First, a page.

“Not everything can be important, and not always,” I said. “That would be awful.” — Pascal Mercier, Night Train to Lisbon
We started our married life in an 800 square foot cottage with three kids. We were going to build a larger home, but we built a larger family instead, and then we were too busy to think about building a house.
The gift of that time together was that it completely changed our relationship to “stuff.” My rule was that it had to have a place. If it did not have a place, something had to go to give it a place. We have all heard something similar, but I understand now why it was so important. It wasn’t lack of space for stuff, it was out of respect for the stuff we say is important enough to have in our lives.
Five “springs” ago, we sold almost everything we owned in our preparations to wander the world for a while. We displayed it all nicely and people came and left and all the stuff went with them.
I was stunned at my lack of attachment to things that had so many memories attached: the chair where we rocked our children to sleep, the collectible dishes that marked their births, and the china we received as wedding gifts that symbolized our passage into adulthood.
As I told stories to strangers who were leaving with our stuff, I felt lighter. I know that it was not the chair that rocked my babies, it was me, and the dishes did not commemorate their births or our wedding but it was the people who gave them to us. These memories made me feel an overwhelming sense of gratitude for where we have been and the people and experiences that are giving us the courage to go where we have not been before.
Four Simple Steps for Spring “Curating”
The “stuff” we choose to surround ourselves with deserves a place.
1. If you care enough about something to put it away carefully, when you take it out again, you see it in a new light. Your appreciation for what you intentionally keep will be enhanced exponentially more than if it lived on the floor or slung over the end of the bed year-round.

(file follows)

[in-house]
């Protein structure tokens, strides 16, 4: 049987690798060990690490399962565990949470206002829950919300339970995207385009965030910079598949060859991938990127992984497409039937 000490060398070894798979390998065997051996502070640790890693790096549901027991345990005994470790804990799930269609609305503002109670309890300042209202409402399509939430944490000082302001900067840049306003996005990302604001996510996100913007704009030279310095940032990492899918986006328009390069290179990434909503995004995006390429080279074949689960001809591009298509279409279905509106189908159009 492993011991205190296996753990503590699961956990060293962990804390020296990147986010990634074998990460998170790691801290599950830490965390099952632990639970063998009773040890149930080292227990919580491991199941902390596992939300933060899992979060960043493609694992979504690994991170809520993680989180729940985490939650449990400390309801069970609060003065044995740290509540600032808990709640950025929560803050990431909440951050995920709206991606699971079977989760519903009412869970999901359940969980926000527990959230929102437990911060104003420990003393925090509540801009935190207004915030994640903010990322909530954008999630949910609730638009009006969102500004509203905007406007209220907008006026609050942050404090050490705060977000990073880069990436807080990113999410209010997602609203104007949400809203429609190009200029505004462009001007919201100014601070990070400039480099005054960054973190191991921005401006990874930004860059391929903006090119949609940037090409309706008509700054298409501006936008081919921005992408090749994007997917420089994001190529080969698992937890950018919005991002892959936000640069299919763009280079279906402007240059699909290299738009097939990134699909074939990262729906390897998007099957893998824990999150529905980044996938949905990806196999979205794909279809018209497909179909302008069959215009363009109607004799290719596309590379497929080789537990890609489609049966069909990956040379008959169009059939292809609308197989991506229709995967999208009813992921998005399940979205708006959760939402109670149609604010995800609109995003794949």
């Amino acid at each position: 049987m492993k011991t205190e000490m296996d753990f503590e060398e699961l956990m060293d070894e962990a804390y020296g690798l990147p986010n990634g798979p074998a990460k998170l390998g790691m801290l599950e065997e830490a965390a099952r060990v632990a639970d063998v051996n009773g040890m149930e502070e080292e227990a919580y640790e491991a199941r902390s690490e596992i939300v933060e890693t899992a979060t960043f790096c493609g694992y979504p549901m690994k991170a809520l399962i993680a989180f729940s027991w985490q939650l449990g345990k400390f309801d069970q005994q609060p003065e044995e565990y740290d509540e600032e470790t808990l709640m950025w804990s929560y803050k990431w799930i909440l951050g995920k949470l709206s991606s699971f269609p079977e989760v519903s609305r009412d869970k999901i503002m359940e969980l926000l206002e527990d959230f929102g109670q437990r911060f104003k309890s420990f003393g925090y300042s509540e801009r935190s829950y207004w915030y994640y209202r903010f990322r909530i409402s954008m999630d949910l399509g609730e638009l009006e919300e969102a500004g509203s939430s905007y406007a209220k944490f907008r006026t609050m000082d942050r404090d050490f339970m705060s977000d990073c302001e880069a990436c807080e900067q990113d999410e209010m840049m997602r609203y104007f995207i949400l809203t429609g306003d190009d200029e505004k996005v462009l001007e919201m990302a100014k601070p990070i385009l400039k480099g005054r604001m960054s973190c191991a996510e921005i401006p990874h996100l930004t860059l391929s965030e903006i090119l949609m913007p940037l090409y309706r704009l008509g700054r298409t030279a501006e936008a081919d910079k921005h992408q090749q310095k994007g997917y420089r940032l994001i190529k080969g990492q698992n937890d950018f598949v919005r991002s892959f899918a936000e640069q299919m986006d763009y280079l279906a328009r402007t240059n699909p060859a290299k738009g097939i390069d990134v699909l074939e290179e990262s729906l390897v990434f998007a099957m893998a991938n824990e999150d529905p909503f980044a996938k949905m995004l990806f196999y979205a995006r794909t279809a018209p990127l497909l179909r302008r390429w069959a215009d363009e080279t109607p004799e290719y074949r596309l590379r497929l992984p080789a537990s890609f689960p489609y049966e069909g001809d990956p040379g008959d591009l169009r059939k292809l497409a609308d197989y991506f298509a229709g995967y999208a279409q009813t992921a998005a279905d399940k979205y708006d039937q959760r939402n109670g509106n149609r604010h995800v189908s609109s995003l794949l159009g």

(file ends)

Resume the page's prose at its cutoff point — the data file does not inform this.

2. When it becomes a burden to re-wrap breakables every holiday season, or to put the winter clothes in the attic, listen to that voice that says they don’t have a place in your experience anymore. Give thanks for the memories the “stuff” helped you create and pass it on.
3. It is when we keep too many things unintentionally that they lose their significance and their splendor. Putting things away, even if it is the dishes in the cupboard, makes them shine the next morning when we are ready for coffee.
4. It is not about stuff, it is about home, and the things that we surround ourselves with that make us feel loved. Our definition of home is not static, even if we stay in one place, so our stuff needs to keep flowing as well, or there is a sense of misalignment.
As you approach Spring cleaning this year, think of it in terms of curating what you choose to keep versus getting rid of excess. If you shift your thinking in this way, the excess becomes easy to purge.
What you surround yourself with not only reflects the past but communicates your thoughts about your future. Take this time to sort, clean, frame and organize each piece you deem worthy of keeping. After all it represents a moment worth savoring from this wonderful life. One definition of curate is: To take charge of, to organize. Are you ready?